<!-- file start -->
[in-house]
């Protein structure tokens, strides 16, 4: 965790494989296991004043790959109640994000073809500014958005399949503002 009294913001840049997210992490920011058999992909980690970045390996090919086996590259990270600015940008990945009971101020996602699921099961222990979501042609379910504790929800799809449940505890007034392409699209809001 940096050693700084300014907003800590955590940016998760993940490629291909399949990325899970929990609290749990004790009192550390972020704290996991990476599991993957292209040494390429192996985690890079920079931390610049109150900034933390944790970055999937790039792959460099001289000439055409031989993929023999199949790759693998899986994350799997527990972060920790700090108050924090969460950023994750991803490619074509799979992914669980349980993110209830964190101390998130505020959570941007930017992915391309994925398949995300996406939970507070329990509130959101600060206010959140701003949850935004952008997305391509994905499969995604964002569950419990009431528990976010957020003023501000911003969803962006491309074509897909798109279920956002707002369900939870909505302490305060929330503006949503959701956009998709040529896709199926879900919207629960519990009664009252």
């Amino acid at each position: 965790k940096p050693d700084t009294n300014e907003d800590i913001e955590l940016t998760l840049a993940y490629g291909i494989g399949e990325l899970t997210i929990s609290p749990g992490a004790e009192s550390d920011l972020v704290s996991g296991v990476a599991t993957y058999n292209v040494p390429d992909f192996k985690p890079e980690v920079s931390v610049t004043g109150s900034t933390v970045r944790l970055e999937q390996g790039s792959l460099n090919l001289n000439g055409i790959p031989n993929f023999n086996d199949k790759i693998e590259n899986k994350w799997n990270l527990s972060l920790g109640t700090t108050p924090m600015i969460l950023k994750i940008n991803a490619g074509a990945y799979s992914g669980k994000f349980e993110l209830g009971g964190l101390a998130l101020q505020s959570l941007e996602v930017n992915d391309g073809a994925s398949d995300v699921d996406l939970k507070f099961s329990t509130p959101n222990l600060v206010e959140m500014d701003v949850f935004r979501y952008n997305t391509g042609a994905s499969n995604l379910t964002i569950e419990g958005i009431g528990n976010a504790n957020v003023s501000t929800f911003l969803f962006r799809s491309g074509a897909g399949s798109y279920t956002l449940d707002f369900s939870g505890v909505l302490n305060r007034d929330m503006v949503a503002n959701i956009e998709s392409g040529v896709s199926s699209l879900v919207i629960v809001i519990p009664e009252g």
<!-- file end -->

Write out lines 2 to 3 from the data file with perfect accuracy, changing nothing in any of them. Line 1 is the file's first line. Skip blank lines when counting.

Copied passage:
């Protein structure tokens, strides 16, 4: 965790494989296991004043790959109640994000073809500014958005399949503002 009294913001840049997210992490920011058999992909980690970045390996090919086996590259990270600015940008990945009971101020996602699921099961222990979501042609379910504790929800799809449940505890007034392409699209809001 940096050693700084300014907003800590955590940016998760993940490629291909399949990325899970929990609290749990004790009192550390972020704290996991990476599991993957292209040494390429192996985690890079920079931390610049109150900034933390944790970055999937790039792959460099001289000439055409031989993929023999199949790759693998899986994350799997527990972060920790700090108050924090969460950023994750991803490619074509799979992914669980349980993110209830964190101390998130505020959570941007930017992915391309994925398949995300996406939970507070329990509130959101600060206010959140701003949850935004952008997305391509994905499969995604964002569950419990009431528990976010957020003023501000911003969803962006491309074509897909798109279920956002707002369900939870909505302490305060929330503006949503959701956009998709040529896709199926879900919207629960519990009664009252």
């Amino acid at each position: 965790k940096p050693d700084t009294n300014e907003d800590i913001e955590l940016t998760l840049a993940y490629g291909i494989g399949e990325l899970t997210i929990s609290p749990g992490a004790e009192s550390d920011l972020v704290s996991g296991v990476a599991t993957y058999n292209v040494p390429d992909f192996k985690p890079e980690v920079s931390v610049t004043g109150s900034t933390v970045r944790l970055e999937q390996g790039s792959l460099n090919l001289n000439g055409i790959p031989n993929f023999n086996d199949k790759i693998e590259n899986k994350w799997n990270l527990s972060l920790g109640t700090t108050p924090m600015i969460l950023k994750i940008n991803a490619g074509a990945y799979s992914g669980k994000f349980e993110l209830g009971g964190l101390a998130l101020q505020s959570l941007e996602v930017n992915d391309g073809a994925s398949d995300v699921d996406l939970k507070f099961s329990t509130p959101n222990l600060v206010e959140m500014d701003v949850f935004r979501y952008n997305t391509g042609a994905s499969n995604l379910t964002i569950e419990g958005i009431g528990n976010a504790n957020v003023s501000t929800f911003l969803f962006r799809s491309g074509a897909g399949s798109y279920t956002l449940d707002f369900s939870g505890v909505l302490n305060r007034d929330m503006v949503a503002n959701i956009e998709s392409g040529v896709s199926s699209l879900v919207i629960v809001i519990p009664e009252g």